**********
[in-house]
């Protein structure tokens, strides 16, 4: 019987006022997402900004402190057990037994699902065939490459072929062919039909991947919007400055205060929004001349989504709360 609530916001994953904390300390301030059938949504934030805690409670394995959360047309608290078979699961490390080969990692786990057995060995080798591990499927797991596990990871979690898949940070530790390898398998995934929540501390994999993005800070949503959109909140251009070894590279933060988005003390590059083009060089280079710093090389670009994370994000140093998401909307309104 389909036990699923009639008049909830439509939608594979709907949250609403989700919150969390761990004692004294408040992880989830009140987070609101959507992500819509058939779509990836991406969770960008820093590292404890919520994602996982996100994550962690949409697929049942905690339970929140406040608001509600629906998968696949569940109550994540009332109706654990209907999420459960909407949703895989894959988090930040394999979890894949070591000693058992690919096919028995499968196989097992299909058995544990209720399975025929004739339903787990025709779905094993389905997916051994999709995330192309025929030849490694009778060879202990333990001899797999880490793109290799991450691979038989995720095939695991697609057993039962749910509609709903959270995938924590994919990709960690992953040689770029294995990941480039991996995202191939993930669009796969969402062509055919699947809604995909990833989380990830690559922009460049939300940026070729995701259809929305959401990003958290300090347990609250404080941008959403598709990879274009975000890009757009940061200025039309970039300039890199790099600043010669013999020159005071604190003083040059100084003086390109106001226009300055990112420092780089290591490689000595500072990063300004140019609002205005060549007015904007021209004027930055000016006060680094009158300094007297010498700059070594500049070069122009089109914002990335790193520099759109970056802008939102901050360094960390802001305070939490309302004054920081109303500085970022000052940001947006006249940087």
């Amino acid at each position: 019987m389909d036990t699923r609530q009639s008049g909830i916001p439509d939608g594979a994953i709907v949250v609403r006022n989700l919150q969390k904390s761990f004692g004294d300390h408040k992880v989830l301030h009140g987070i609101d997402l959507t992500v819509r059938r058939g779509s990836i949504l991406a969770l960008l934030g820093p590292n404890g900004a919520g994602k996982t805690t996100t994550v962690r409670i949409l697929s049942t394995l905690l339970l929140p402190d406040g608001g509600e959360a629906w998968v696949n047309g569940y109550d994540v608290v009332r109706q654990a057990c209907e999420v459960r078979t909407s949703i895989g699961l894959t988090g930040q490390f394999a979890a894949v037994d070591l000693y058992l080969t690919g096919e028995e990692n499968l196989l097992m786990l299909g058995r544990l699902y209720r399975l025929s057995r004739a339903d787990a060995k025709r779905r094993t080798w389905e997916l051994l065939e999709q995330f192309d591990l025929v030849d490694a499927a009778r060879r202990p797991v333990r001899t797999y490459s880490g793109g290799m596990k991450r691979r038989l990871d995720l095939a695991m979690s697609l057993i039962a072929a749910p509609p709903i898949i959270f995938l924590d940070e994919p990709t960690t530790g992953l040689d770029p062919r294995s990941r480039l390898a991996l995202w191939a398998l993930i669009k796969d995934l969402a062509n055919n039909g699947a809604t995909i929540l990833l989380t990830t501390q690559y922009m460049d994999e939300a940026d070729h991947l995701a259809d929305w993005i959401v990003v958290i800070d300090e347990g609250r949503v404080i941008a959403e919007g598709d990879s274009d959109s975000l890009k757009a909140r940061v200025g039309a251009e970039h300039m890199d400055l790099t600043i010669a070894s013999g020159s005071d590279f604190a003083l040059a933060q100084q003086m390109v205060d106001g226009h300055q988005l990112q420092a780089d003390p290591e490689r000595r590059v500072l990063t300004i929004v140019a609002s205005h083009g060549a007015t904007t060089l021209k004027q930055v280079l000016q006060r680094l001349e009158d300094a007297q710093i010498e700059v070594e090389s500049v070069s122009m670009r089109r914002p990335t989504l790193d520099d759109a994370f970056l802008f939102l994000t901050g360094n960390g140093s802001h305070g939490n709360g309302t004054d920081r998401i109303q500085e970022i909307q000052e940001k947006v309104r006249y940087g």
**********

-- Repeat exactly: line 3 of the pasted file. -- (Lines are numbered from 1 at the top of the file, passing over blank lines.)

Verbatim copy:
């Amino acid at each position: 019987m389909d036990t699923r609530q009639s008049g909830i916001p439509d939608g594979a994953i709907v949250v609403r006022n989700l919150q969390k904390s761990f004692g004294d300390h408040k992880v989830l301030h009140g987070i609101d997402l959507t992500v819509r059938r058939g779509s990836i949504l991406a969770l960008l934030g820093p590292n404890g900004a919520g994602k996982t805690t996100t994550v962690r409670i949409l697929s049942t394995l905690l339970l929140p402190d406040g608001g509600e959360a629906w998968v696949n047309g569940y109550d994540v608290v009332r109706q654990a057990c209907e999420v459960r078979t909407s949703i895989g699961l894959t988090g930040q490390f394999a979890a894949v037994d070591l000693y058992l080969t690919g096919e028995e990692n499968l196989l097992m786990l299909g058995r544990l699902y209720r399975l025929s057995r004739a339903d787990a060995k025709r779905r094993t080798w389905e997916l051994l065939e999709q995330f192309d591990l025929v030849d490694a499927a009778r060879r202990p797991v333990r001899t797999y490459s880490g793109g290799m596990k991450r691979r038989l990871d995720l095939a695991m979690s697609l057993i039962a072929a749910p509609p709903i898949i959270f995938l924590d940070e994919p990709t960690t530790g992953l040689d770029p062919r294995s990941r480039l390898a991996l995202w191939a398998l993930i669009k796969d995934l969402a062509n055919n039909g699947a809604t995909i929540l990833l989380t990830t501390q690559y922009m460049d994999e939300a940026d070729h991947l995701a259809d929305w993005i959401v990003v958290i800070d300090e347990g609250r949503v404080i941008a959403e919007g598709d990879s274009d959109s975000l890009k757009a909140r940061v200025g039309a251009e970039h300039m890199d400055l790099t600043i010669a070894s013999g020159s005071d590279f604190a003083l040059a933060q100084q003086m390109v205060d106001g226009h300055q988005l990112q420092a780089d003390p290591e490689r000595r590059v500072l990063t300004i929004v140019a609002s205005h083009g060549a007015t904007t060089l021209k004027q930055v280079l000016q006060r680094l001349e009158d300094a007297q710093i010498e700059v070594e090389s500049v070069s122009m670009r089109r914002p990335t989504l790193d520099d759109a994370f970056l802008f939102l994000t901050g360094n960390g140093s802001h305070g939490n709360g309302t004054d920081r998401i109303q500085e970022i909307q000052e940001k947006v309104r006249y940087g």